Peter Misselbrook's Blog
Nov 8 2019 - Ezra 4:6-24 – Opposition under Artaxerxes

Yesterday we read that some of those living around Jerusalem, sought to hinder the rebuilding of the temple and terrorise those involved in its construction (4:4). They even bribed the officials appointed by Persia to govern this territory to get them also to frustrate the rebuilding plan. When this failed, they decided to go straight to the top and to write a letter to Artaxerxes, king of Persia.

The letter was written in the names of "Rehum the commanding officer and Shimshai the secretary" (v. 8), along with "the judges, officials and administrators over the people from Persia, Uruk and Babylon, the Elamites of Susa, and the other people whom the great and honourable Ashurbanipal deported and settled in the city of Samaria and elsewhere in Trans-Euphrates" (vv. 9-10).

The Assyrian king, Ashurbanipal, had swept the northern kingdom of Israel into exile and had moved people from many other nations into the area around Samaria. This mixture of peoples were the ancestors of the Samaritans whom we read of in the New Testament. When the southern kingdom of Judah was taken into captivity in Babylon, these peoples extended into the lands around Jerusalem. Now they are resentful of the returning Jews and are intent on stopping the rebuilding of the temple. From the perspective of Persia, these lands were their dependencies beyond the Euphrates and were under the oversight of their appointed governors.

The letter to the king of Persia was expressed in very respectful terms. But it describes Jerusalem as having been a "rebellious and wicked city" (v. 12). It warns that if the temple is rebuilt the city will regain its ancient power and will again prove rebellious with the result that no more taxes and tributes will be paid to Persia to the detriment of the Persian economy. They urge that a search be made in the royal archives to verify their claims. They close their letter with the alarming words, "if this city is built and its walls are restored, you will be left with nothing in Trans-Euphrates" (v. 16).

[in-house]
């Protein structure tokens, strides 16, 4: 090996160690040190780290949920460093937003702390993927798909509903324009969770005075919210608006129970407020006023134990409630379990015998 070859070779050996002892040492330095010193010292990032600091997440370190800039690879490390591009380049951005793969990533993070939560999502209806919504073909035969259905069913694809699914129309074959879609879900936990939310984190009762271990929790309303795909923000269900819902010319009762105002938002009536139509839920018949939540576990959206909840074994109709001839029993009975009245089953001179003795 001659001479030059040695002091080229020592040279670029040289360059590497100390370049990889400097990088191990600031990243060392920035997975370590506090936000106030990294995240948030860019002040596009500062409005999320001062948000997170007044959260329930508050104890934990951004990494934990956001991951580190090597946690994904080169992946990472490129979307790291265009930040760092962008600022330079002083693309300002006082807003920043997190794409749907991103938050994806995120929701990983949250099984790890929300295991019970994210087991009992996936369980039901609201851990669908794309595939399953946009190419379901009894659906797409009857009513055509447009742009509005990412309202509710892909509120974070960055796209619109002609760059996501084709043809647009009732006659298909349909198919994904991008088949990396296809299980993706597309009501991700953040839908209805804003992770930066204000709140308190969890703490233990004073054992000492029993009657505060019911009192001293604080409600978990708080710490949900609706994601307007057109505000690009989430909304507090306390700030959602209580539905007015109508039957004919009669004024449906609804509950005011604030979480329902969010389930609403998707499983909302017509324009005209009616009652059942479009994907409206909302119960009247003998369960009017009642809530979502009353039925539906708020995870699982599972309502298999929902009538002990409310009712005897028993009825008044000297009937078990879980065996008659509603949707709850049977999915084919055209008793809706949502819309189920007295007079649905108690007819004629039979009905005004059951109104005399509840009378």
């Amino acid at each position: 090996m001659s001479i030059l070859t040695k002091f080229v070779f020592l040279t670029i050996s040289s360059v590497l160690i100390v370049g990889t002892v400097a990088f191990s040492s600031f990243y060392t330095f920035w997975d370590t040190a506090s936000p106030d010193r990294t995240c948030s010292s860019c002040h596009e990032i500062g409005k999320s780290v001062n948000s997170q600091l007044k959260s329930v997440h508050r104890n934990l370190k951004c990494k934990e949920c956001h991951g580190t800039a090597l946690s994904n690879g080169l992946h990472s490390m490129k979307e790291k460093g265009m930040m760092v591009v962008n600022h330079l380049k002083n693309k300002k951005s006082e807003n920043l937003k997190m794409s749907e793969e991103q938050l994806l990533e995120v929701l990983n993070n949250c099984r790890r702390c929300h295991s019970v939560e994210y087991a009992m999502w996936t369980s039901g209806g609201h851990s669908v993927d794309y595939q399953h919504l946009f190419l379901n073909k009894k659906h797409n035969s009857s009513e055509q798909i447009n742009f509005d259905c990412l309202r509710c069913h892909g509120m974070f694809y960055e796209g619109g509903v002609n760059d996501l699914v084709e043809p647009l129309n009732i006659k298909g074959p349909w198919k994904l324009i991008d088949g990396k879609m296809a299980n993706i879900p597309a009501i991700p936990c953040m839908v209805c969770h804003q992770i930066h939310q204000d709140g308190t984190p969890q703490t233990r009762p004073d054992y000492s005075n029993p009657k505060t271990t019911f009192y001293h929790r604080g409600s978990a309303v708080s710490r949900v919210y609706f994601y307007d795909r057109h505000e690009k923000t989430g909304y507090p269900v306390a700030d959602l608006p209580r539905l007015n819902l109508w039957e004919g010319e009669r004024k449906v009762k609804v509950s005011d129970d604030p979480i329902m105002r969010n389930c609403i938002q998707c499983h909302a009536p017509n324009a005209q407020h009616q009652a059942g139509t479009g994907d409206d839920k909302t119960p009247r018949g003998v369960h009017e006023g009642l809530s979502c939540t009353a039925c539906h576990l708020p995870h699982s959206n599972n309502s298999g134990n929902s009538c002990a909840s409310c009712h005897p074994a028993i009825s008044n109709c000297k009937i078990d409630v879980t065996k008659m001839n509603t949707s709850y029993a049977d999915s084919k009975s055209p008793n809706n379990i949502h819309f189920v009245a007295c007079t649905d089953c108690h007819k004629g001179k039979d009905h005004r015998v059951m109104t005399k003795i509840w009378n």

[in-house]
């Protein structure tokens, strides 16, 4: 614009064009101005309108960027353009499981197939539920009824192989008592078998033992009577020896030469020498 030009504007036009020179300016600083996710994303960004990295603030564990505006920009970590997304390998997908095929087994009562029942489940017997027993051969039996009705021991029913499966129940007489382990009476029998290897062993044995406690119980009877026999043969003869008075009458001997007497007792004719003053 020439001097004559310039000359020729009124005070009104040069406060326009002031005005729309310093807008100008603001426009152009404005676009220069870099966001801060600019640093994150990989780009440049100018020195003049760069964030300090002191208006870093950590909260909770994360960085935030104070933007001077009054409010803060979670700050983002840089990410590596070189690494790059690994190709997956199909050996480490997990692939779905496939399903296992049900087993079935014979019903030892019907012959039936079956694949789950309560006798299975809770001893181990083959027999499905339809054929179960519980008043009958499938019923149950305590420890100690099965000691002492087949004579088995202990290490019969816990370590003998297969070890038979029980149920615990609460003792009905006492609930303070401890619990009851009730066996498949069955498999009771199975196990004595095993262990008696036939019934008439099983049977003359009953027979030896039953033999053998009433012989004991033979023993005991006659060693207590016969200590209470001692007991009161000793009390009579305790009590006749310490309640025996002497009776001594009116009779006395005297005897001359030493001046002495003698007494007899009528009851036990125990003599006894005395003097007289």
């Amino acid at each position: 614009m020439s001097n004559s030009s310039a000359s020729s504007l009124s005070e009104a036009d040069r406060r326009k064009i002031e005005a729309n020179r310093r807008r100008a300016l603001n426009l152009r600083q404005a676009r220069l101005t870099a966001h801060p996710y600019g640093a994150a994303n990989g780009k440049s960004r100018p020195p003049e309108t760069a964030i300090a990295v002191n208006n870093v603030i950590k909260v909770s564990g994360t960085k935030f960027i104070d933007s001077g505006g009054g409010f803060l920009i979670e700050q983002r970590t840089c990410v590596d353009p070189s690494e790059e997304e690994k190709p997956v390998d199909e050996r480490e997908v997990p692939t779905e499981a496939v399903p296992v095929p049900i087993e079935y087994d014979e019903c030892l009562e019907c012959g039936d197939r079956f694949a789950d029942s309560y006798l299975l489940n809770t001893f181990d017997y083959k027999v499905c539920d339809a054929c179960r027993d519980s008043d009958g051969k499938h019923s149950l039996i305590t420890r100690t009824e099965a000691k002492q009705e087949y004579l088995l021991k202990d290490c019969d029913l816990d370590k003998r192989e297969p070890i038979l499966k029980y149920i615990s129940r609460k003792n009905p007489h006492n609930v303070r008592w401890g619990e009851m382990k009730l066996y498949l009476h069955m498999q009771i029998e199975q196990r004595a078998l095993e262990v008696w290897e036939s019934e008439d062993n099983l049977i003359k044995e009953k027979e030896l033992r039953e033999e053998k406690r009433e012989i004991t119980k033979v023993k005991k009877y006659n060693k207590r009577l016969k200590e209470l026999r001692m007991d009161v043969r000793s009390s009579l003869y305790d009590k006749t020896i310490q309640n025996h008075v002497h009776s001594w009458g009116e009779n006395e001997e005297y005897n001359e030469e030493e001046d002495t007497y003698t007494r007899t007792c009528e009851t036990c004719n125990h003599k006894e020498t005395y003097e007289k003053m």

The king of Persia ordered a search of the archives and:

"… it was found that this city has a long history of revolt against kings and has been a place of rebellion and sedition. Jerusalem has had powerful kings ruling over the whole of Trans-Euphrates, and taxes, tribute and duty were paid to them. Now issue an order to these men to stop work, so that this city will not be rebuilt until I so order." (vv. 18-21)

So the work of rebuilding the temple came to an end by imperial decree.

One cannot help but see a parallel, though tragic contrast, with the story of Jesus. Here it was the Jewish leaders who petitioned Roman power claiming that Jesus, the "King of the Jews", was a threat to the empire's control of Judea. Their claims gained a hearing and the Lord of Glory was put to death on a Roman cross. His death brought an end to the temple made of stone in Jerusalem, but his resurrection from the dead was the foundation of a far more glorious temple where God would dwell among his people and extend his gracious rule over them.

The empires of this world are always suspicious of the kingdom of God and the claims of the gospel – seeing them as a threat to their own power. But Paul urged Christians in Rome to submit to those whom God has placed in positions of authority in society and always to pay their taxes (Romans 13:1-7). In 1 Timothy 2:1-4 he urges that Christians pray for those in authority, "that we may live peaceful and quiet lives in all godliness and holiness." Good and stable government provides a context in which the gospel may be proclaimed and the kingdom of Christ extended. 

Father God, we pray for Christians who live under oppressive governments and who experience opposition and persecution. We pray for those in positions of human authority that you would open their eyes to see that your people are the very best of citizens. Help us always to live before others in such a way that they may see our good works and praise your name.

Peter Misselbrook